His stomach rumbled. "Go back to the part where you said you were going to work in a magic shop. I want to come by and see you work the till." Like a boyfriend would.
Baz gave the onions an annoyed stir - they smelled wonderful, damn them - and cracked open a can of coconut milk to the side. “Not everyone has magic,” he bit out, “and saved the world? TIme travelled? Been possessed by magical beings? So what? You’ve done all that and more.”
He dumped his own chopped peppers into the mix and gave the mixture another stir, grateful for the distraction. “If nothing else,” he added, “there are at least five vampires here in Vallo. I’m surprised you haven’t been peeping in their windows.” Not that Baz had. Lurking about in filters that included him without anyone knowing had been as aggressive at vampire hunting as he’d been, lately; everyone here appeared to drink human blood straight from some sort of hospital, egads.
He was irritated by inaction. How had they fallen so far - again? Baz thought they’d really developed some momentum back in Vegas, even if things had never been perfect. He resisted the urge to imagine Simon spending time with him in a bookstore, drinking a sugary latte, foam on his top lip, red hair glinting in filtered sunlight…. “I think they call hanging about and not paying for things loitering.”
Simon's face soured, not because Baz was wrong, but because Baz was right and Simon hated being wrong. He should have been used to it, Simon was wrong about a lot of things. He had done all those things—saving the world—but in another life. When he was sucking magic like a blackhole in the world. It didn't feel fair.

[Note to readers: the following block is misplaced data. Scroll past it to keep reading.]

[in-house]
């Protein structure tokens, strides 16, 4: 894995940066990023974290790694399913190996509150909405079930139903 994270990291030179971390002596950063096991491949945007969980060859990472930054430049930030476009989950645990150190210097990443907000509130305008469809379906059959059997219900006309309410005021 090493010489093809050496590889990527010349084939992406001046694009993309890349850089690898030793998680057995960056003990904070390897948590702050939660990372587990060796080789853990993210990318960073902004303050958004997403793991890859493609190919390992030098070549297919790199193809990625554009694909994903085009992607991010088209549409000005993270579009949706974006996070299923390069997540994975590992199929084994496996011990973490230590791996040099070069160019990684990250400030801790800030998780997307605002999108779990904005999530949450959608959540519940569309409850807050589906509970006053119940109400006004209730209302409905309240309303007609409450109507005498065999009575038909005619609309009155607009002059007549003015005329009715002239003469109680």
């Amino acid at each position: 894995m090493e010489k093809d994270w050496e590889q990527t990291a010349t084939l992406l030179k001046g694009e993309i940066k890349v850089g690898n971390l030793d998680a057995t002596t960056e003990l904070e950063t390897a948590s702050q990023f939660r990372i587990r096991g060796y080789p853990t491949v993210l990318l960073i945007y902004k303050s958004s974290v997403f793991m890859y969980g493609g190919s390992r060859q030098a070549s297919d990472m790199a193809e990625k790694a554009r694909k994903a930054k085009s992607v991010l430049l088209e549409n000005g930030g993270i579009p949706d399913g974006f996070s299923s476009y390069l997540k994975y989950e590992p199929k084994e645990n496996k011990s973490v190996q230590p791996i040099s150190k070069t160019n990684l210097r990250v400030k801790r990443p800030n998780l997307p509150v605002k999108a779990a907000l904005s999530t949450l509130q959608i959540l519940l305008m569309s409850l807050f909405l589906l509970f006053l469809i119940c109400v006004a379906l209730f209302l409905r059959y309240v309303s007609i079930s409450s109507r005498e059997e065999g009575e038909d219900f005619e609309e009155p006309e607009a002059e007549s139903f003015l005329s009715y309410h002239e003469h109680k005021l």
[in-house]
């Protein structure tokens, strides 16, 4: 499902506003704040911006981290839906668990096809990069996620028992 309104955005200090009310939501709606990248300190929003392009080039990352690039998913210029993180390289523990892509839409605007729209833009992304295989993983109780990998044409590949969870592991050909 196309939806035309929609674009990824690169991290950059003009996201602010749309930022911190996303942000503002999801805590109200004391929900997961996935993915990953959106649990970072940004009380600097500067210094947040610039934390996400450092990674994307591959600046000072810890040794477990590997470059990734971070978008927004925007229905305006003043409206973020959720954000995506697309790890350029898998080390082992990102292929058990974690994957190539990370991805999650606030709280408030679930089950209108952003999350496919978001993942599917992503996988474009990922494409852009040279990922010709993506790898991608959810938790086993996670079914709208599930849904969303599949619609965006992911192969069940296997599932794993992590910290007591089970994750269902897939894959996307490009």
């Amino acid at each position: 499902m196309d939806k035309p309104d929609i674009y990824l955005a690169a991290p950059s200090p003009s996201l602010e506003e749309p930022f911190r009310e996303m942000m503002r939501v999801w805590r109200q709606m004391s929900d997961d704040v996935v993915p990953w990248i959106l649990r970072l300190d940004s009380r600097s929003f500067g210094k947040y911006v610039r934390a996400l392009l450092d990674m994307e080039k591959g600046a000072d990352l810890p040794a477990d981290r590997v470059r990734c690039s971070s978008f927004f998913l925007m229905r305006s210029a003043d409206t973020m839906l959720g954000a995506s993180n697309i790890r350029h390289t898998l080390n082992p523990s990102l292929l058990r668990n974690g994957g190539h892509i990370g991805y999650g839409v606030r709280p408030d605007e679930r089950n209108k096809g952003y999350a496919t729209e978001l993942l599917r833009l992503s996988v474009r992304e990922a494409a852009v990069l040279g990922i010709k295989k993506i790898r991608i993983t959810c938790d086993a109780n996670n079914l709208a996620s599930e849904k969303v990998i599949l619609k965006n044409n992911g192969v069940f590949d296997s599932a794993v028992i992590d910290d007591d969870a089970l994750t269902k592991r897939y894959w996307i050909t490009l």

"Five?" Simon asked, incredulous. He sat up then, ignoring how much he wanted to dump the contents of the currently cooking pan right into his mouth. This was starting to feel more and more like a set up, waiting for Thai food and stuck in a conversation that swirled around something more important. "Where? Who? Have you talked to all of them? Are you—" And just like that, Simon was back on the beach, digging his feet into the sand, and telling Baz he didn't have to hide. That Baz could be happy with others like him and not stuck with Simon, who was just, just a...
He huffed around the loitering comment and instead added, "Are you going to hang about with them?" Then softer, unintentionally, "You could if you wanted to. They probably know more about what you're going through than me."
Baz made a frustrated noise that sounded like a Volkswagen car horn with a head cold. Simon and his continual insecurity regarding other vampires drove him crazy, particularly when it was coated in encouragement. He made a point not to think about how annoying he was with his insistence to be watchful, and yet not engage.